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2008: The Tour Continues

2008: The Tour Continues

February 29, 2008

On Thursday I made the next stop on my 2008 East Coast Doctor Tour, a highly respected allergist/ immunologist. I was stabbed with a million needles, or maybe only 100, in an effort to find out what the heck is wrong with me.

The good news: According to the tests I am not allergic to any foods, at all.

The bad news: According to the tests I am not allergic to any foods, at all.

Therefore I am no closer to having an answer.

I am however highly allergic to the entire state and my house.

He suggested the next stop on my 2008 East Coast Doctor Tour be a gastroenterologist in case I have some GI issue that is making me feel like I am dying when I eat. And then see a doctor that specializes in the crazy.

Okay, he didn’t say that. But he wanted to.

Rob wants to make me eat foods until I have a reaction. But that doesn’t really appeal to me.

I went to my husband’s office for the first time after my appointment. He has worked there for five years. I didn’t want to rush it.

The High Point of My Day: Being asked if I was my husband’s daughter.

Posted by Chris @ 10:01 pm  

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  1. Heather's Garden says:

    Ouch on so many levels. You’re crazy young looking, but so is Rob. He didn’t deserve that! I hope you can figure out what’s making you sick. As you’ve written before it’s so scary that each bite is potentially lethal.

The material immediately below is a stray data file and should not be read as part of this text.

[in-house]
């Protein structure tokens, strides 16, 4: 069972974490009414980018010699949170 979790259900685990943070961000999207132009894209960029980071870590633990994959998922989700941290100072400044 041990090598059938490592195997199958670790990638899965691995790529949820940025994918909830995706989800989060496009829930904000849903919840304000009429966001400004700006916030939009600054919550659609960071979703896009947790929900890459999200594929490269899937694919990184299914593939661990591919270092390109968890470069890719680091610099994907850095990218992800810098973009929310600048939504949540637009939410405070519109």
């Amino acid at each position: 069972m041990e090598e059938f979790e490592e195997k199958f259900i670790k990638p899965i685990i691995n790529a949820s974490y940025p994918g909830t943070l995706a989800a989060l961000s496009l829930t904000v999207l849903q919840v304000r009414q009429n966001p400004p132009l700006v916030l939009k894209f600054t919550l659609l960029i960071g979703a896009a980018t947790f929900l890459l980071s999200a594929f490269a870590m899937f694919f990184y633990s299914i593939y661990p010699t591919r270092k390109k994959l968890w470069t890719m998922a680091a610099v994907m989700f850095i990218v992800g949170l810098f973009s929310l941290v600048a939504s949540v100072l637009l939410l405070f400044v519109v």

Chris says: Eh, he is a big boy. He thought it was funny.

  2. Kellie says:

    Okay, I usually don’t comment (you’re famous and that? Scares the crap outta me!!), but…..his DAUGHTER?! ACK!! You KILL me. I’m a month away from 30 and have ONE child. ONE. And I? Look like 4.2 miles of bad road. You look AMAZING and for my 30th, I want to look like you. So, please tell how it’s done.

    Sorry you aren’t closer to having an answer. But, it’s good news that you’re not allergic to any foods.

    I am done making an ass of myself now and shall return to being a lurker.

  3. Jeanne says:

    The high point of your day?

    The high point of February!

    I nearly sprayed beer on my monitor. Very funny.

  4. Lisa says:

    Hey……..Could you have some kind of acid-reflux thing maybe?? LOVE reading your site daily and have tried several of the recipes you list and they are awesome! Have a great weekend!

  5. Jamie AZ says:

    Ugh, so frustrating! I would probably start adding a forbidden food a week to see if I have a reaction, maybe in really small portions. I know it’s not an allergy situation, but one of my good friends went to the doctors for nearly a year for upper-GI/heartburn/reflux/etc. type symptoms that wouldn’t go away and finally in the 12th month, someone figured out that she had a huge gall stone (22×8mm). Pretty unexpected from someone who’d had their gall bladder removed 8 years earlier. The stone had been there, undetected the entire time. So maybe the gastro will come up with something… (wishful thinking!)